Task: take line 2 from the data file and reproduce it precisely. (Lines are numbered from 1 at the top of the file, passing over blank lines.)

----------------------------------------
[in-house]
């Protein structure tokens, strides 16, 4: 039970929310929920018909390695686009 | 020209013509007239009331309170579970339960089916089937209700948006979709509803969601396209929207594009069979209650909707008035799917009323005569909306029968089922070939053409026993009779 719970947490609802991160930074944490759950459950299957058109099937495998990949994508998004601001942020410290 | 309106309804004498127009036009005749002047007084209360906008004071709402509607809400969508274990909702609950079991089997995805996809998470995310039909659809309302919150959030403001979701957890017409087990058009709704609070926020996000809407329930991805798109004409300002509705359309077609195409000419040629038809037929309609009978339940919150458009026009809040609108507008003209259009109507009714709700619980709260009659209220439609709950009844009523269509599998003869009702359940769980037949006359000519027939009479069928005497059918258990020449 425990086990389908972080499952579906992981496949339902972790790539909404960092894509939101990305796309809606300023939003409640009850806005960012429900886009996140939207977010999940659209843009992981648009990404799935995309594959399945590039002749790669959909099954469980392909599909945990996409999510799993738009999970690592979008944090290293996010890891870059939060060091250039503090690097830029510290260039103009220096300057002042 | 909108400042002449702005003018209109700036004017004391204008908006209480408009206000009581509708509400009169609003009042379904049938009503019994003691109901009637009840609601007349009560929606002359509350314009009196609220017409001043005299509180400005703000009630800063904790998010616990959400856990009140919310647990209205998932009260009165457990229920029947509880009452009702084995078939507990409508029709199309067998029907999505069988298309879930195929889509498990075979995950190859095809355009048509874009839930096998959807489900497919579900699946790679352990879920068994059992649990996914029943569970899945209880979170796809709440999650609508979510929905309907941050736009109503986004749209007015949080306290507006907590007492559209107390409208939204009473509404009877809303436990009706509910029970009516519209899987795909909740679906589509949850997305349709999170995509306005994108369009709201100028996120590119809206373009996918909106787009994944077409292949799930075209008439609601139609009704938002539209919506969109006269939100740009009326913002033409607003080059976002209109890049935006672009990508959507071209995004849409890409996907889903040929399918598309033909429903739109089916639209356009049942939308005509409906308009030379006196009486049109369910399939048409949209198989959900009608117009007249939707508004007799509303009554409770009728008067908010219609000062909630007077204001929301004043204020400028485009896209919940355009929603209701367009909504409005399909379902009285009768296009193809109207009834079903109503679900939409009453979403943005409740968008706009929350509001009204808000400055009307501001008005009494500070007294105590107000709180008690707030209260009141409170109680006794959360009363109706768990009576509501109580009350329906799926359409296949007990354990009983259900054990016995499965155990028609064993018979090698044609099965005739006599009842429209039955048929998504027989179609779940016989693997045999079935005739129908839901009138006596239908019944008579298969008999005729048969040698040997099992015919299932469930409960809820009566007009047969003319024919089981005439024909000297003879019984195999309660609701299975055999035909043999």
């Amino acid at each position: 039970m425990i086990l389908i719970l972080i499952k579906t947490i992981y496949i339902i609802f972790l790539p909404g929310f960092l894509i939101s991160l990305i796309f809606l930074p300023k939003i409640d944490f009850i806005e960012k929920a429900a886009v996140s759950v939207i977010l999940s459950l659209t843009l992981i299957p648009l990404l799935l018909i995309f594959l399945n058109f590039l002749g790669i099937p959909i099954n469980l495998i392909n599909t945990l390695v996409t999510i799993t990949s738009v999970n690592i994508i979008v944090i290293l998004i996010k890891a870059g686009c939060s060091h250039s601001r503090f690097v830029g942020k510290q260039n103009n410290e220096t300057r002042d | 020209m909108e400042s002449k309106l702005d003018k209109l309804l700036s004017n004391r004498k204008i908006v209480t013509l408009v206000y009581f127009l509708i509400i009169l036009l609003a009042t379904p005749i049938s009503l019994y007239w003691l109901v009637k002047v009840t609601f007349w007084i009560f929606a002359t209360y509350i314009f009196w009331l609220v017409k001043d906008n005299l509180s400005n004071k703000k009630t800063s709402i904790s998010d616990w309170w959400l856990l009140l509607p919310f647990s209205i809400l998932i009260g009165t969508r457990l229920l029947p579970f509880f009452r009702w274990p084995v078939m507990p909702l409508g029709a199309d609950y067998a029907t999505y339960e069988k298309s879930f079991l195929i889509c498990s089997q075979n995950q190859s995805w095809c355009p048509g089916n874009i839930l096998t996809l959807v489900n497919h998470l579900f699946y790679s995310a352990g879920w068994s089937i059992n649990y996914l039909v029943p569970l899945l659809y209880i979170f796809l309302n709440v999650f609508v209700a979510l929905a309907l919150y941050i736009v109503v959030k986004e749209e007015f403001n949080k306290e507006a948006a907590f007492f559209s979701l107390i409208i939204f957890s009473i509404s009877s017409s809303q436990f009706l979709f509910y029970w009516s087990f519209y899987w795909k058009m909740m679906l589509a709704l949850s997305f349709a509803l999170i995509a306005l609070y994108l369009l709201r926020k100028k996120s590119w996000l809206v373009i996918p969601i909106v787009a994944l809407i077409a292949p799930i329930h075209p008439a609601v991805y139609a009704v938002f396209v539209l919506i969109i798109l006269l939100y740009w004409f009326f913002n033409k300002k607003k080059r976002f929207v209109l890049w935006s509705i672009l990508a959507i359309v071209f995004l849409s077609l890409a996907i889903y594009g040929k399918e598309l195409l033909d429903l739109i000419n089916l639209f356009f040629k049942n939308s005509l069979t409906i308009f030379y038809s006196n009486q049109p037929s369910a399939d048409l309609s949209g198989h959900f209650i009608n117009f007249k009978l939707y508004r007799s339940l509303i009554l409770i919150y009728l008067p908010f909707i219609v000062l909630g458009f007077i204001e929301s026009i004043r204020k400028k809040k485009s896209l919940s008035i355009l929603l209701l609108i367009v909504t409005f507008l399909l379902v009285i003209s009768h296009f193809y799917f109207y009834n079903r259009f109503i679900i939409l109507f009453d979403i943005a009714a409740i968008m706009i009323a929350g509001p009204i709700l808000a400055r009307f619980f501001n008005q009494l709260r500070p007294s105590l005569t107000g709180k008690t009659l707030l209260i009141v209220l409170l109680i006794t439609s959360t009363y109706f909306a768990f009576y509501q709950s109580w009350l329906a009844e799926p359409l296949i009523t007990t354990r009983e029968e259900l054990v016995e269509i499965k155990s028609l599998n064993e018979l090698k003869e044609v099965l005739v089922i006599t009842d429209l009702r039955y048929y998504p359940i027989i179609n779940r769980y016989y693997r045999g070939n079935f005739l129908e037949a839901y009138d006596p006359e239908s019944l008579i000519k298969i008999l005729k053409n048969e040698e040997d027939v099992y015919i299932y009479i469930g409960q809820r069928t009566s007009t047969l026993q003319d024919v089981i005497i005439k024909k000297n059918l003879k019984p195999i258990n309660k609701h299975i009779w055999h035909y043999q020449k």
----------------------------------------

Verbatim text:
């Protein structure tokens, strides 16, 4: 039970929310929920018909390695686009 | 020209013509007239009331309170579970339960089916089937209700948006979709509803969601396209929207594009069979209650909707008035799917009323005569909306029968089922070939053409026993009779 719970947490609802991160930074944490759950459950299957058109099937495998990949994508998004601001942020410290 | 309106309804004498127009036009005749002047007084209360906008004071709402509607809400969508274990909702609950079991089997995805996809998470995310039909659809309302919150959030403001979701957890017409087990058009709704609070926020996000809407329930991805798109004409300002509705359309077609195409000419040629038809037929309609009978339940919150458009026009809040609108507008003209259009109507009714709700619980709260009659209220439609709950009844009523269509599998003869009702359940769980037949006359000519027939009479069928005497059918258990020449 425990086990389908972080499952579906992981496949339902972790790539909404960092894509939101990305796309809606300023939003409640009850806005960012429900886009996140939207977010999940659209843009992981648009990404799935995309594959399945590039002749790669959909099954469980392909599909945990996409999510799993738009999970690592979008944090290293996010890891870059939060060091250039503090690097830029510290260039103009220096300057002042 | 909108400042002449702005003018209109700036004017004391204008908006209480408009206000009581509708509400009169609003009042379904049938009503019994003691109901009637009840609601007349009560929606002359509350314009009196609220017409001043005299509180400005703000009630800063904790998010616990959400856990009140919310647990209205998932009260009165457990229920029947509880009452009702084995078939507990409508029709199309067998029907999505069988298309879930195929889509498990075979995950190859095809355009048509874009839930096998959807489900497919579900699946790679352990879920068994059992649990996914029943569970899945209880979170796809709440999650609508979510929905309907941050736009109503986004749209007015949080306290507006907590007492559209107390409208939204009473509404009877809303436990009706509910029970009516519209899987795909909740679906589509949850997305349709999170995509306005994108369009709201100028996120590119809206373009996918909106787009994944077409292949799930075209008439609601139609009704938002539209919506969109006269939100740009009326913002033409607003080059976002209109890049935006672009990508959507071209995004849409890409996907889903040929399918598309033909429903739109089916639209356009049942939308005509409906308009030379006196009486049109369910399939048409949209198989959900009608117009007249939707508004007799509303009554409770009728008067908010219609000062909630007077204001929301004043204020400028485009896209919940355009929603209701367009909504409005399909379902009285009768296009193809109207009834079903109503679900939409009453979403943005409740968008706009929350509001009204808000400055009307501001008005009494500070007294105590107000709180008690707030209260009141409170109680006794959360009363109706768990009576509501109580009350329906799926359409296949007990354990009983259900054990016995499965155990028609064993018979090698044609099965005739006599009842429209039955048929998504027989179609779940016989693997045999079935005739129908839901009138006596239908019944008579298969008999005729048969040698040997099992015919299932469930409960809820009566007009047969003319024919089981005439024909000297003879019984195999309660609701299975055999035909043999």